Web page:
Large, representative studies of US students show that no sex differences in mathematics performance exist before secondary school. During and after secondary school, historic sex differences in mathematics enrollment account for nearly all of the sex differences in mathematics performance. However, a performance difference in mathematics on the SAT exists favoring males, though differences in mathematics course performance measures favor females. In 1983, Benbow concluded that the study showed a large sex difference by age 13 and that it was especially pronounced at the high end of the distribution. However, Gallagher and Kaufman criticized Benbow's and other reports finding males overrepresented in the highest percentages as not ensuring representative sampling.
In a 2008 study paid for by the National Science Foundation in the United States, researchers found that "girls perform as well as boys on standardized math tests. Although 20 years ago, high school boys performed better than girls in math, the researchers found that is no longer the case. The reason, they said, is simple: Girls used to take fewer advanced math courses than boys, but now they are taking just as many." However, the study indicated that, while on average boys and girls performed similarly, boys were overrepresented among the very best performers as well as among the very worst.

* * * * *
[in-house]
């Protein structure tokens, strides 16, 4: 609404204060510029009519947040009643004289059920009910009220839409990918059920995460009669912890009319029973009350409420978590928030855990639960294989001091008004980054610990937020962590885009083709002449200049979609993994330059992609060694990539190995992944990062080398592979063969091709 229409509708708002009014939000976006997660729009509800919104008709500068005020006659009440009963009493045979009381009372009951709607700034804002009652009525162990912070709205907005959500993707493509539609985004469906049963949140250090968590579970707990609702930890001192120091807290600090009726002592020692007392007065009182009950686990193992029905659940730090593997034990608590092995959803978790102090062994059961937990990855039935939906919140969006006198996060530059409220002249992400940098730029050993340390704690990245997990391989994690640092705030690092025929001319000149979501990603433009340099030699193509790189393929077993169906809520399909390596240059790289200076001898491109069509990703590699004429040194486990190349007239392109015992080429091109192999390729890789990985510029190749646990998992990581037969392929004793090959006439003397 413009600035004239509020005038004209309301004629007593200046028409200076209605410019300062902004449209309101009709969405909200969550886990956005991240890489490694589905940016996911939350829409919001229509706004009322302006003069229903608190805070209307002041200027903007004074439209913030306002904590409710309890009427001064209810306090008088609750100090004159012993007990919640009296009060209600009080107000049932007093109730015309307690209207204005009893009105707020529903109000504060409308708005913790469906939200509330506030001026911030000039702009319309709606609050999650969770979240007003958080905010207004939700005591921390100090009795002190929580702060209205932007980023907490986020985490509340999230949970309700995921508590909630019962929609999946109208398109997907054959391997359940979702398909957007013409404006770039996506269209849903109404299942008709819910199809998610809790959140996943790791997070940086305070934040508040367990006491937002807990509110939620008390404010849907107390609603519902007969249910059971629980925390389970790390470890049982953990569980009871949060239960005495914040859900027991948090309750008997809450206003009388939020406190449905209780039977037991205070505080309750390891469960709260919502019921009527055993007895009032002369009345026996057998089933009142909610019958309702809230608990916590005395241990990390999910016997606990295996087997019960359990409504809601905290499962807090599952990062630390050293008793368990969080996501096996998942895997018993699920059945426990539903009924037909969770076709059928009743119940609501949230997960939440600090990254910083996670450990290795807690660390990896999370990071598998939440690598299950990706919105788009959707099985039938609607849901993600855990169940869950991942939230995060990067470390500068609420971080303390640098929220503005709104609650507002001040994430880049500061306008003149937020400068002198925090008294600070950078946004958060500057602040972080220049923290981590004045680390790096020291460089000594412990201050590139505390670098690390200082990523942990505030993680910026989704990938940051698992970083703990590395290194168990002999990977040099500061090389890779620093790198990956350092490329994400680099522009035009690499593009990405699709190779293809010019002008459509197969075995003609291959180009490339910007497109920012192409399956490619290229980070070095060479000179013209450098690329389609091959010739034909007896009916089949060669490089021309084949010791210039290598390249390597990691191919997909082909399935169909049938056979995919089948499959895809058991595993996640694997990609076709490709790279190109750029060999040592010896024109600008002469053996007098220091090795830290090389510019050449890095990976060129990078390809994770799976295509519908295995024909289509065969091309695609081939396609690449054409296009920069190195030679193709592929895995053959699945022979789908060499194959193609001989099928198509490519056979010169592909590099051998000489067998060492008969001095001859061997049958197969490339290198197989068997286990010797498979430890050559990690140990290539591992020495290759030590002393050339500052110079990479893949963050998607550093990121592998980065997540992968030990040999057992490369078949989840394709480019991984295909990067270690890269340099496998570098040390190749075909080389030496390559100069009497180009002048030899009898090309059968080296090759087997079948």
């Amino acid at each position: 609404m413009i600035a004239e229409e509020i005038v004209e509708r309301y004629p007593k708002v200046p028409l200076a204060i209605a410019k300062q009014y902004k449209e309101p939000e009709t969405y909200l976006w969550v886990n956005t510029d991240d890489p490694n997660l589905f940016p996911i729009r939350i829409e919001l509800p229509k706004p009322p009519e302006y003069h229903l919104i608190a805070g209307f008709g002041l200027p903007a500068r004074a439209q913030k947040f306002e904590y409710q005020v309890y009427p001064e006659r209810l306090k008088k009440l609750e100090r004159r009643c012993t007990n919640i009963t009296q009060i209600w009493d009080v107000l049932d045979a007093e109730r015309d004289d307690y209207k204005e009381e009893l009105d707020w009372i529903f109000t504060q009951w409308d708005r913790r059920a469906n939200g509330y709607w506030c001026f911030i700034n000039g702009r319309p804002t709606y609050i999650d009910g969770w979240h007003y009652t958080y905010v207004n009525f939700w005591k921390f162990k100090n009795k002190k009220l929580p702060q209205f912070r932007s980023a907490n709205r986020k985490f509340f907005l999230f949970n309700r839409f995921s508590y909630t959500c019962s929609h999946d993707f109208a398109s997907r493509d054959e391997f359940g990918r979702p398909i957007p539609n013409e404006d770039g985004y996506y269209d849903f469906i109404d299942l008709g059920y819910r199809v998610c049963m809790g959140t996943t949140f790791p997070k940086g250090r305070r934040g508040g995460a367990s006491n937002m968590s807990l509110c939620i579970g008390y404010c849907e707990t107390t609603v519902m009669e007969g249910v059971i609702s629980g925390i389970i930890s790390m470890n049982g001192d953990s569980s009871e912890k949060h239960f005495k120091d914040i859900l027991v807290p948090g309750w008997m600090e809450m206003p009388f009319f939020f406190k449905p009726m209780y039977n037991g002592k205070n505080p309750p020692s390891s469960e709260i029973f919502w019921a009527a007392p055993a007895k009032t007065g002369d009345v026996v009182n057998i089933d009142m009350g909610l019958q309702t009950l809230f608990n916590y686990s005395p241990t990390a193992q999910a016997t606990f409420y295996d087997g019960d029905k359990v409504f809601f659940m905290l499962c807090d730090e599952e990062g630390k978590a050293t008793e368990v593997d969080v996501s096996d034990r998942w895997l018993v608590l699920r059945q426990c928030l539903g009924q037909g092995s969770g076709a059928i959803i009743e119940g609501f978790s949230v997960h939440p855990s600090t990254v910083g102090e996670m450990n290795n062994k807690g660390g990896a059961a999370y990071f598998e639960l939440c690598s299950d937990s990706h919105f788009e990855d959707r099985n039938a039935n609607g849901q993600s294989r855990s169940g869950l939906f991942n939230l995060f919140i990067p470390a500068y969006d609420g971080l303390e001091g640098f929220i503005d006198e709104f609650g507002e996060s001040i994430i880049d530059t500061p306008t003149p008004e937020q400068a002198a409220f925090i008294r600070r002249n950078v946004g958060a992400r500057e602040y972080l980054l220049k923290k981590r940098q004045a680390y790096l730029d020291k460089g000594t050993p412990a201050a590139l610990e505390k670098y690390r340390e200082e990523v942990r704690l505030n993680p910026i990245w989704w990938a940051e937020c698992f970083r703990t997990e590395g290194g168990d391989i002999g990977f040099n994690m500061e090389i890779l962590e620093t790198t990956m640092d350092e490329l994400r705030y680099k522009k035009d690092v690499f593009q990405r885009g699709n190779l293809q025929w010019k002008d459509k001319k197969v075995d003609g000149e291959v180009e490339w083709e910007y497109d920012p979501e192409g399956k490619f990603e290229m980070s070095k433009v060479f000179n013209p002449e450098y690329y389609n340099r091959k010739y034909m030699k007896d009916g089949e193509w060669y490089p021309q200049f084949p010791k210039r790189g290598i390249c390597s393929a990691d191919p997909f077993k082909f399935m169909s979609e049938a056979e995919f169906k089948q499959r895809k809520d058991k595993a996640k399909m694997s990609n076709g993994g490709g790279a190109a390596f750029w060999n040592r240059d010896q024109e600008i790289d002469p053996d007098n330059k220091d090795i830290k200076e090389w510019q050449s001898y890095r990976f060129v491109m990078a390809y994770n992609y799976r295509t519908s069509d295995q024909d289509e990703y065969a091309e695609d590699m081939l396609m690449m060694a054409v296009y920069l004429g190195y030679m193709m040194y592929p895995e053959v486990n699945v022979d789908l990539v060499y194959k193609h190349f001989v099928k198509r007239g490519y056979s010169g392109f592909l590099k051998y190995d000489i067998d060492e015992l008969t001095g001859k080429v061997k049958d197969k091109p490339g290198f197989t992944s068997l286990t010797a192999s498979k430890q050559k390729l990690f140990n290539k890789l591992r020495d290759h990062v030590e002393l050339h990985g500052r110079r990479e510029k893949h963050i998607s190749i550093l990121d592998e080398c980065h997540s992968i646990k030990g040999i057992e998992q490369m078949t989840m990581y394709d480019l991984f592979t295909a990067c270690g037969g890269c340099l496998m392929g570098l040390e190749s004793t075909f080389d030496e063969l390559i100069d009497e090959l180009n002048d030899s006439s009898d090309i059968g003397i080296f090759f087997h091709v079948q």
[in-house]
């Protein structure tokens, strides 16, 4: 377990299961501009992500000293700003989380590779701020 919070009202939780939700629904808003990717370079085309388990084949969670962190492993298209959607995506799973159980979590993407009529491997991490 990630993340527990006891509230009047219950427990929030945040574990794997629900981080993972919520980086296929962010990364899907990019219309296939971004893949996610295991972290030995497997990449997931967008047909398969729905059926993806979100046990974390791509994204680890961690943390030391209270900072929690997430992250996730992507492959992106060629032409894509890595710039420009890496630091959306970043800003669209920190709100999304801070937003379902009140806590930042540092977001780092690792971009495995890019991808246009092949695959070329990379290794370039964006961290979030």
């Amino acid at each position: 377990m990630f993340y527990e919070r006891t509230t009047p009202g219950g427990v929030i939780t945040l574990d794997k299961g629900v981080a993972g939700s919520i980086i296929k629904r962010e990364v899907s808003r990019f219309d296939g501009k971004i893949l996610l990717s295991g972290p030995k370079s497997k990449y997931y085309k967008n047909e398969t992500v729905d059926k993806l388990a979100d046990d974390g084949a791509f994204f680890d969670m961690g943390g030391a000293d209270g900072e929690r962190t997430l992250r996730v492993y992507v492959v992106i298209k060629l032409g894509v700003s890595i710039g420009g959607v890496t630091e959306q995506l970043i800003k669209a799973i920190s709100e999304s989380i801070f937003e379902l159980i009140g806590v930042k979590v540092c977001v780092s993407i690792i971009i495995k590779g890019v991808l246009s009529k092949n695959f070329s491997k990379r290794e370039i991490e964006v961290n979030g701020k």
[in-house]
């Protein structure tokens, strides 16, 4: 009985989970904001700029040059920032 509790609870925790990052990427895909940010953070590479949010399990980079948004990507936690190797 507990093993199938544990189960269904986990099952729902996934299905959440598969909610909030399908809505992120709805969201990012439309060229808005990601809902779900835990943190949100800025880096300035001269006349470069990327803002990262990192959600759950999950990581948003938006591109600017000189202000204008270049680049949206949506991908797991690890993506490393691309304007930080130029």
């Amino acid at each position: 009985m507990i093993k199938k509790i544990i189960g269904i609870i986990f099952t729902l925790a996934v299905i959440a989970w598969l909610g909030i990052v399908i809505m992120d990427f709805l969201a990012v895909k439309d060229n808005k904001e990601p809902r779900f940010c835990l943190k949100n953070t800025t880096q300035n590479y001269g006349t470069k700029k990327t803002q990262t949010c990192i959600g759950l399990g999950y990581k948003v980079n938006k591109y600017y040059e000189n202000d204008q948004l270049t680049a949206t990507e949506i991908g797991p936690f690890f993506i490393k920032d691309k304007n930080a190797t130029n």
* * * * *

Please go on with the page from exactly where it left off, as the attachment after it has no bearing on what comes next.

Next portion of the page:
Kiefer and Sekaquaptewa proposed that a source of some women's underperformance and lowered perseverance in mathematical fields is these women's underlying "implicit" sex-based stereotypes regarding mathematical ability and association, as well as their identification with their gender. Some psychologists believe that many historical and current sex differences in mathematics performance may be related to boy's higher likelihood of receiving math encouragement than girls. Parents were, and sometimes still are, more likely to consider a son's mathematical achievement as being a natural skill while a daughter's mathematical achievement is more likely to be seen as something she studied hard for. This difference in attitude may contribute to girls and women being discouraged from further involvement in mathematics-related subjects and careers. Stereotype threat has been shown to affect performance and confidence in mathematics of both males and females. However, a review of stereotype threat literature found most studies couldn't be replicated or suffered methodological problems and concluded "that although stereotype threat may affect some women, the existing state of knowledge does not support the current level of enthusiasm for this as a mechanism underlying the gender gap in mathematics."
Two cross-country comparisons have found great variation in the gender differences regarding the degree of variance in mathematical ability. In most nations males have greater variance. In a few females have greater variance. Hyde and Mertz argue that boys and girls differ in the variance of their ability due to sociocultural factors.
Read more about this topic: Sex And Psychology
Other articles related to "mathematics":
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Famous quotes containing the word mathematics:
“... though mathematics may teach a man how to build a bridge, it is what the Scotch Universities call the humanities, that teach him to be civil and sweet-tempered.”
—Amelia E. Barr (18311919)
“It is a monstrous thing to force a child to learn Latin or Greek or mathematics on the ground that they are an indispensable gymnastic for the mental powers. It would be monstrous even if it were true.”
—George Bernard Shaw (18561950)